Translated with the sanction of the author by William Purdie Dickson
Caesar, who had reason for not altogether trusting his staff of officers, had at the very outset sent away all the officers' horses, so as to make the necessity of holding their ground thoroughly clear to his troops; in fact the battle, had the Romans lost it, would have probably brought about the annihilation of the Roman army.
The Roman troops were too much exhausted to pursue the conquered with vigour; but in consequence of the proclamation of Caesar that he would treat all who should support the Helvetii as like the Helvetii themselves enemies of the Romans, all support was refused to the beaten army whithersoever it went-- in the first instance, in the canton of the Lingones (about Langres)--and, deprived of all supplies and of their baggage and burdened by the mass of camp-followers incapable of fighting, they were under the necessity of submitting to the Roman general.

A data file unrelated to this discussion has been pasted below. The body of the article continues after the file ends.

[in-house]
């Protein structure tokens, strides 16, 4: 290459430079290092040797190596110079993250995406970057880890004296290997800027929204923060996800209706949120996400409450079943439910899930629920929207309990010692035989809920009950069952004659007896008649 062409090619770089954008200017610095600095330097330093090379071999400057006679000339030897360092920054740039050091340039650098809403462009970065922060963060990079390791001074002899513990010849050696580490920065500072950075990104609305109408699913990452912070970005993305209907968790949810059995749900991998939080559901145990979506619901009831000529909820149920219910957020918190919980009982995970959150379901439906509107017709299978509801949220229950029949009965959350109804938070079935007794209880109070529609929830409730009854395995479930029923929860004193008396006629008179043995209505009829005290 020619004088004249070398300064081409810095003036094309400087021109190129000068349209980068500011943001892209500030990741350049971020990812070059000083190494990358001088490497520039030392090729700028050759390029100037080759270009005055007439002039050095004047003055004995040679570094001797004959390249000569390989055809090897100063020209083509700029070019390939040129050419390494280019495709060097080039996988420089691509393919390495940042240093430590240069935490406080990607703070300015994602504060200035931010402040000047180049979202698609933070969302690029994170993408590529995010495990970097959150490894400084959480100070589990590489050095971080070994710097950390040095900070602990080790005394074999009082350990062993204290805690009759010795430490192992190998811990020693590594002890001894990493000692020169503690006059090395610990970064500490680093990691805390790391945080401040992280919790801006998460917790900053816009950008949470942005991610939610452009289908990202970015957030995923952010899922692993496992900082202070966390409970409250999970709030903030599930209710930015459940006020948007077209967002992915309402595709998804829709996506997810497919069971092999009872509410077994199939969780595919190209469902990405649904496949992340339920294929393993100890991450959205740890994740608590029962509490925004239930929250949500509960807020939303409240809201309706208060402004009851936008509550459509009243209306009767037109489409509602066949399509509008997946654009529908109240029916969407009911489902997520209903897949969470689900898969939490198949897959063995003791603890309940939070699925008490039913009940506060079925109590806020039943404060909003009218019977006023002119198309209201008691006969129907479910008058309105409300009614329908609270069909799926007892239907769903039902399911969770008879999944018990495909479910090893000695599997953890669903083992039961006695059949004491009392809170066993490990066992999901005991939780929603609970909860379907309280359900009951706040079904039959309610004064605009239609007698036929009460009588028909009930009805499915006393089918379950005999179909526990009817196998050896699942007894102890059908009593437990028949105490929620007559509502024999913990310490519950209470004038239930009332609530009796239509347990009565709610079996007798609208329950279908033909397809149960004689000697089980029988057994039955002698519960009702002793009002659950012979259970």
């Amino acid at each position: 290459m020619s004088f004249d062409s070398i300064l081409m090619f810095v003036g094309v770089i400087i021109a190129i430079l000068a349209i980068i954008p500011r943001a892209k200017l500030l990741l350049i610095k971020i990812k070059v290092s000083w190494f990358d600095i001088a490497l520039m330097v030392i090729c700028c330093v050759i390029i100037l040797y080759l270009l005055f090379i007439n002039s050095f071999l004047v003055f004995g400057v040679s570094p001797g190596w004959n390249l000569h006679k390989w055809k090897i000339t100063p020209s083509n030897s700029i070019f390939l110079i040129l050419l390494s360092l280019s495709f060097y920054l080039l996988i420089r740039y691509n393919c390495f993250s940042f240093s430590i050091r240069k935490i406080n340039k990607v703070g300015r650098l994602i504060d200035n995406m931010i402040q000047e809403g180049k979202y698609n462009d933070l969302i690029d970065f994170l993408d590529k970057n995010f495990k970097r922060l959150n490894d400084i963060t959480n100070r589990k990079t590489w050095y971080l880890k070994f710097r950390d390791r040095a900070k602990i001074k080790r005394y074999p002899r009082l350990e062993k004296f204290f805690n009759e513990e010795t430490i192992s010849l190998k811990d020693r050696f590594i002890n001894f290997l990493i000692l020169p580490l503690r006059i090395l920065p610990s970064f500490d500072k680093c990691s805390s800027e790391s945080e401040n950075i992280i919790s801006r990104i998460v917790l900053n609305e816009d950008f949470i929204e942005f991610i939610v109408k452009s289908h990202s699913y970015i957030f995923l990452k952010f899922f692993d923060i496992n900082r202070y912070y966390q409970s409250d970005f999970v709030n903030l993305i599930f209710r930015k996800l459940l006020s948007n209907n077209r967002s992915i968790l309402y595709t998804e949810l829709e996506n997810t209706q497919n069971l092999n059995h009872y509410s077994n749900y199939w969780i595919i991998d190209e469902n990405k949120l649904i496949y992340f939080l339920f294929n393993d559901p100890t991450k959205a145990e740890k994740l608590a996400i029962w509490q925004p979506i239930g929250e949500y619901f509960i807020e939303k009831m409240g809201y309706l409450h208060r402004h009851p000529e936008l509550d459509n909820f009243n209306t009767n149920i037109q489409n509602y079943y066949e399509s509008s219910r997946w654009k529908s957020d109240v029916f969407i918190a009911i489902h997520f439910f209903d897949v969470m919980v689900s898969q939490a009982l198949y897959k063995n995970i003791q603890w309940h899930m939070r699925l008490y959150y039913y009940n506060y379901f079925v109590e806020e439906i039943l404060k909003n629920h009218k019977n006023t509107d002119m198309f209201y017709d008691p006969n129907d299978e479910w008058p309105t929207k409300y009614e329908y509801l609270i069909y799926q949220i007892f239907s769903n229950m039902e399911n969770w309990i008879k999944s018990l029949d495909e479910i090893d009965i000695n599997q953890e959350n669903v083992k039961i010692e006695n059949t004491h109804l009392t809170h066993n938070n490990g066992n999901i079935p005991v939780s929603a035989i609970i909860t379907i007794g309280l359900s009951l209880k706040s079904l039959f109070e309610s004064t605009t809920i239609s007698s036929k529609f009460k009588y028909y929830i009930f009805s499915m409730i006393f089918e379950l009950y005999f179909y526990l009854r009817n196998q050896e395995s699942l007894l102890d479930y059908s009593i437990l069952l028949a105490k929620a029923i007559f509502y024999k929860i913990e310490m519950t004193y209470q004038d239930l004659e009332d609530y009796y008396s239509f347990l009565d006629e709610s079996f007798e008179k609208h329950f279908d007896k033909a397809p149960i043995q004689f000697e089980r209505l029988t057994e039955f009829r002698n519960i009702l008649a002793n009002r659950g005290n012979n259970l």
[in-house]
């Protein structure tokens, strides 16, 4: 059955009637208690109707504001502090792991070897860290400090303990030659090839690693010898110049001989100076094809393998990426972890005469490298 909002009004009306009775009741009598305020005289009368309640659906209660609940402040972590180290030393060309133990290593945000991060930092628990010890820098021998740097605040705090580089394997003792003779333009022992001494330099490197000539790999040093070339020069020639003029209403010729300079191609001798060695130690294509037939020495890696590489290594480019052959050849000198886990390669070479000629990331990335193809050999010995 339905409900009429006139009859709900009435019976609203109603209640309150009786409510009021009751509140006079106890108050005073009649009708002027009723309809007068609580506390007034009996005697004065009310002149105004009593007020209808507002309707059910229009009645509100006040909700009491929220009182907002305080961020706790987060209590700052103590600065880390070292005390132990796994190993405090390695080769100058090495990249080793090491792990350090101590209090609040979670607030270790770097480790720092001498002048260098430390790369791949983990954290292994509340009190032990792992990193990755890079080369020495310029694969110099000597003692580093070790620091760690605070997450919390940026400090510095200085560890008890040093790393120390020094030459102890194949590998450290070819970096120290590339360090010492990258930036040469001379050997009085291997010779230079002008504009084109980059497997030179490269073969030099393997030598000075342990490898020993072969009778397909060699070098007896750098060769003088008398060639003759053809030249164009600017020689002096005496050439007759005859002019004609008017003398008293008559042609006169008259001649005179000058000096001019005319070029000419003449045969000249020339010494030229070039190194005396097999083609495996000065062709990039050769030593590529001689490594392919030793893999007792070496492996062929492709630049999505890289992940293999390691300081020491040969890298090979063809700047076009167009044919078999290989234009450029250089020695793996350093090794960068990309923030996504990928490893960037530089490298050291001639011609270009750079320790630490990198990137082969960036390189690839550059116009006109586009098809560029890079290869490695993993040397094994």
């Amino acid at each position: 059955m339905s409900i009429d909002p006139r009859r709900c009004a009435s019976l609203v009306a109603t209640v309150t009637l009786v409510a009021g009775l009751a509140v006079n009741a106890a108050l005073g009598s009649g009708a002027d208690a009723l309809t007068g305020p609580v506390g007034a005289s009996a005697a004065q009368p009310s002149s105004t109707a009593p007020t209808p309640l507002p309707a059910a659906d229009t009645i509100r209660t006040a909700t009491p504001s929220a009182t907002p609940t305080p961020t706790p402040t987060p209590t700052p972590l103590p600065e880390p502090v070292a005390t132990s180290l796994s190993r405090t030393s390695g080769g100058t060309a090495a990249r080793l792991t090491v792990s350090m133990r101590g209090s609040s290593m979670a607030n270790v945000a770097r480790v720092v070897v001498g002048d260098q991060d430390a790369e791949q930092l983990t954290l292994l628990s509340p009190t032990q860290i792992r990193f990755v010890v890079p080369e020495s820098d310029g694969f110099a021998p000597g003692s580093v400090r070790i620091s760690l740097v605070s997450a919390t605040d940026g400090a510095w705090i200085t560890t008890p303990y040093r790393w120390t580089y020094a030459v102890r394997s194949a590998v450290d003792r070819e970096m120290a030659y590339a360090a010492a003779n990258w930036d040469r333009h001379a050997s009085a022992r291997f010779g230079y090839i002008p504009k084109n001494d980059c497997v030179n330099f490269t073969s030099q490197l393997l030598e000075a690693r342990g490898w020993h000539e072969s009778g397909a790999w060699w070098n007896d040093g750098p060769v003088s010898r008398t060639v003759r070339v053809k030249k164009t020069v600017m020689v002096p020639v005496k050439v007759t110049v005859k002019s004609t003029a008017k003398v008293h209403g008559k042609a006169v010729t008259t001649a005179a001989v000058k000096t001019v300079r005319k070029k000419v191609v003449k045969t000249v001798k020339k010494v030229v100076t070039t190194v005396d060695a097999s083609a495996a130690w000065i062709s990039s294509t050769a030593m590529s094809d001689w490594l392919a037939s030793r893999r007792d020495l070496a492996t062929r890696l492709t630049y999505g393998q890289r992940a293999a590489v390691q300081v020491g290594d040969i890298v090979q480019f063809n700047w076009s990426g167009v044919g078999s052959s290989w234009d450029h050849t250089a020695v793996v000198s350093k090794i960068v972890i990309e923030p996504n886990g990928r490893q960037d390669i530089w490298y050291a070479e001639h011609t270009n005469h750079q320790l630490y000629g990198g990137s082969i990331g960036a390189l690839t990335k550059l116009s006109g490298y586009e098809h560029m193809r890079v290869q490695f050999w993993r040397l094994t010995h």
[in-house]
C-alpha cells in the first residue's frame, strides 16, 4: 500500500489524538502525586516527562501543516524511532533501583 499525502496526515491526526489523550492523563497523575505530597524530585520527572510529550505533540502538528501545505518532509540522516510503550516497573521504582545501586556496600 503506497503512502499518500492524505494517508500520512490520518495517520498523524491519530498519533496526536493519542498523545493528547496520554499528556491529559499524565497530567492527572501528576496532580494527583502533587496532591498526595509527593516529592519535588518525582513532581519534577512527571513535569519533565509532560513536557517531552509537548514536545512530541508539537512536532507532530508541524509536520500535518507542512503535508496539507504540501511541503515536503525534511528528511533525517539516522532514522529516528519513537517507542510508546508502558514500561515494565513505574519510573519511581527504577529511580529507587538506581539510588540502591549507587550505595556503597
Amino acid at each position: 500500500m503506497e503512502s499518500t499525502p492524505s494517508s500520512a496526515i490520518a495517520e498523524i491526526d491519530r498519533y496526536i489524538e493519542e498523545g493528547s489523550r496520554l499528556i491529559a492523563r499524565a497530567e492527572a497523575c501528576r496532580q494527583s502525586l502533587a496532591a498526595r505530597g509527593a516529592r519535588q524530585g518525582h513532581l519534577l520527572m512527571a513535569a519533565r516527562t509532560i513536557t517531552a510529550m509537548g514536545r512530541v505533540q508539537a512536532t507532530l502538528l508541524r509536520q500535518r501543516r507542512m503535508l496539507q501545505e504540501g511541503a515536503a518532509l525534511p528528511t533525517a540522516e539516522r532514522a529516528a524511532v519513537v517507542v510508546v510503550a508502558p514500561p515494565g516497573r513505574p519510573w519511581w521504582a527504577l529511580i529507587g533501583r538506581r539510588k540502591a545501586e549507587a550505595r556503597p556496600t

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Reference address : https://www.ellopos.net/elpenor/rome/5-07-subjugation-west.asp?pg=66